On 7 October the Scots invaded England with approximately 12,000 men. Many had modern weapons and armour supplied by France. A small number of French knights marched alongside the Scots. It was described by both Scottish and English chroniclers of the time, and by modern historians, as the strongest and best equipped Scottish expedition for many years. The border fort of Liddell Peel was stormed and captured after a siege of three days and the garrison massacred. Carlisle was bypassed in exchange for a large indemnity and the Scottish army moved east, ravaging the countryside as they went. They arrived outside Durham on 16 October and camped at Beaurepaire Priory, where the monks offered the Scots £1,000 (£910,000 as of 2019) in protection money to be paid on 18 October.
The invasion had been expected by the English for some time; two years earlier the Chancellor of England had told parliament the Scots were “saying quite openly that they will break the truce as soon as our adversary [France] desires and will march into England”. Once the Scots invaded, an army was quickly mobilised at Richmond in north Yorkshire under the supervision of the Archbishop of York, who was Lord Warden of the Marches. It was not a large army: 3,000–4,000 men from the northern English counties of Cumberland, Northumberland and Lancashire. Another 3,000 Yorkshiremen were en route to reinforce the English forces. This was possible because Edward III, when raising his army to invade France, had exempted the counties north of the River Humber. On 14 October, while the Scots were sacking Hexham Abbey, the Archbishop decided not to wait for the Yorkshire troops and marched north-west towards Barnard Castle, and then rapidly north-east to Durham. He was joined en route by the Yorkshire contingent and Ralph Neville, 2nd Baron Neville, took command of the combined force of 6,000–7,000 men.
The Scots at Beaurepaire only discovered the English army on the morning of 17 October, when they were 6 miles (10 km) away. Around 500 men under William Douglas stumbled upon them in the morning mist during a raid near Merrington, south of Durham. The two rear divisions of the English army drove them off, with around 300 Scottish casualties. Douglas raced back to David II‘s camp, alerting the rest of the army, which stood to arms. The same morning two Benedictine monks arrived from Durham in an attempt to broker a peace but David II, thinking they were spies, ordered their beheading.
David II led the Scottish army to the high ground at Neville’s Cross, less than half a mile (800 m) to the west of Durham and within sight of Durham Cathedral, where he prepared for battle. Both the Scots and the English arranged themselves in three formations, or battles. On the Scottish side, David II took control of the second battle. As the mist lifted, it became clear the Scots were poorly positioned, on broken ground and with their movement made difficult by ditches and walls. They remembered their defeats at Dupplin Moor and Halidon Hill and so took a defensive stance, waiting for the English to attack.
The English similarly divided their forces with Henry de Percy, 2nd Baron Percy, commanding their first battle; Neville their second; and the Archbishop of York their third. Neville remained in overall command. The English were entirely dismounted, with each battle having men-at-arms in the centre and longbowmen on each flank. The English also took a defensive stance, knowing they had the superior position and that time was on their side; their morale was high.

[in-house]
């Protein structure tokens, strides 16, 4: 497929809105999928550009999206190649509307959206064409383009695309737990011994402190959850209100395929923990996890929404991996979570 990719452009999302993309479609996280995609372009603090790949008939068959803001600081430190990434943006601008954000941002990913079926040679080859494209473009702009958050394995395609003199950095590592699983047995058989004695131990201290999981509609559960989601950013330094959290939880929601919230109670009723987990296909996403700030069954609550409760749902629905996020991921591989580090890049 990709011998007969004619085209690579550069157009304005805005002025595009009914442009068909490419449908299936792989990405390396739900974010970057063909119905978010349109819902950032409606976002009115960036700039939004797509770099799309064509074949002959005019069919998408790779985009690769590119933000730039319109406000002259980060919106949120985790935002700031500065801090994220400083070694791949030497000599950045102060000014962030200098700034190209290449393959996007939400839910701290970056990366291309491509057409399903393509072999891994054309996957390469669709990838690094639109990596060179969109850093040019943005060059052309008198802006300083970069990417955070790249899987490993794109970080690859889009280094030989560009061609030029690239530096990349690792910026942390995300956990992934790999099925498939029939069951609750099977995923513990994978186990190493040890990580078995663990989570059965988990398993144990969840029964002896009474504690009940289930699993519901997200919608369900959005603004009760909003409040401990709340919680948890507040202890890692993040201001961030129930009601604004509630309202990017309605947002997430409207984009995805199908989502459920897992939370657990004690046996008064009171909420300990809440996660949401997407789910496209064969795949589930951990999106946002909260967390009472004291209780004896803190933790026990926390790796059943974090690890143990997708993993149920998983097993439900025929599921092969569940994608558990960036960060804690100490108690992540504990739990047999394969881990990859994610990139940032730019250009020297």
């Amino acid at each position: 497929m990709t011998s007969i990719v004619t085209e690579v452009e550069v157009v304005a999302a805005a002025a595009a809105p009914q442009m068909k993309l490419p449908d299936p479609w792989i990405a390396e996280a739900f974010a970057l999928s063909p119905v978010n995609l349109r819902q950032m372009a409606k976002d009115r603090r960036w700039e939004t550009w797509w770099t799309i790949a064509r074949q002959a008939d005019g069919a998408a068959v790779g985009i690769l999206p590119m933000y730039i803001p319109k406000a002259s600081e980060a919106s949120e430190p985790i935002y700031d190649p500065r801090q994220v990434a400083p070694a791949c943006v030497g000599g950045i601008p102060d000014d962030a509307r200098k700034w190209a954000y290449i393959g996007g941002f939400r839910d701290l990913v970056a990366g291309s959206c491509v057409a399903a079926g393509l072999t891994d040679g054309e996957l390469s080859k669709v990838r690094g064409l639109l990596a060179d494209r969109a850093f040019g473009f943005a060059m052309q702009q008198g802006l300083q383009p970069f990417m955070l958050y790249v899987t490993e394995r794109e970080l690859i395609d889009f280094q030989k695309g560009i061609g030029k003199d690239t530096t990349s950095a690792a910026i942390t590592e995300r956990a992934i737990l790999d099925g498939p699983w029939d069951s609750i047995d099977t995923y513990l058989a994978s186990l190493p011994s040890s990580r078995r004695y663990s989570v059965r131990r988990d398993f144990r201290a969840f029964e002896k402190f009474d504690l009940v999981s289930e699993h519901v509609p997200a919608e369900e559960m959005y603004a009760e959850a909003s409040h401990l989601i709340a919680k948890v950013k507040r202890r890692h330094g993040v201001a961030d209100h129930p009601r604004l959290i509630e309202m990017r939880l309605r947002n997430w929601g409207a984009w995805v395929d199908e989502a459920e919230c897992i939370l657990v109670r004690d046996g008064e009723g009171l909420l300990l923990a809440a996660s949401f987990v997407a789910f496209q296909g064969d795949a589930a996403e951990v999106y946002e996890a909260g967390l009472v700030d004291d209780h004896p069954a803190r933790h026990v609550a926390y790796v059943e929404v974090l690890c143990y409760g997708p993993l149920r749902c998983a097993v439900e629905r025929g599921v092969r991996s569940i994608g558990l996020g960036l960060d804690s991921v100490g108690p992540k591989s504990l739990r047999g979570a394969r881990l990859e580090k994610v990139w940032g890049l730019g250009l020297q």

The broken terrain and obstacles slowed the advance and made it difficult for the Scots to maintain formation. The longbowmen were able to fall back behind their men-at-arms. By the time the disorganised battle came to hand-to-hand combat it was easily dealt with. Seeing their first attack repulsed, and also being harassed by the English archers, the third and largest Scottish battle, on the left, under the Earl of March and Robert Stewart, broke and fled.
More than 50 Scottish barons were killed or captured; Scotland lost almost all its military leadership. Accounts of the time state that after the battle David II was hiding under a bridge over the River Browney when his reflection was seen in the water by a group of English soldiers. David II was then taken prisoner by John de Coupland, who was leading the detachment and who had his teeth knocked out by the King. During the battle David II was twice shot in the face with arrows. Surgeons attempted to remove the arrows but the tip of one remained lodged in his face, rendering him prone to headaches for decades. Edward III ordered David II to be handed over to him, rewarding Coupland with a knighthood and an annuity of £500 for life (£460,000 per year in 2019 terms). Despite having fled without fighting, Robert Stewart was appointed lord guardian to act on David II’s behalf in his absence.
On three separate occasions Edward III offered to release the childless David II for £40,000 (approximately £37,000,000 in 2019 terms) if he would accept one of Edward III’s son as his heir to the Scottish throne. All three offers were refused. Eleven years after the battle David II was released in exchange for a ransom of 100,000 marks (approximately £61,000,000 in 2019 terms.) The ransom was to be paid over ten years, on 24 June (St. John the Baptist‘s Day) each year, during which an Anglo-Scottish truce prohibited any Scottish citizen from bearing arms against Edward III or any of his men. This truce lasted for four decades and marked the end of the Second War of Scottish Independence.
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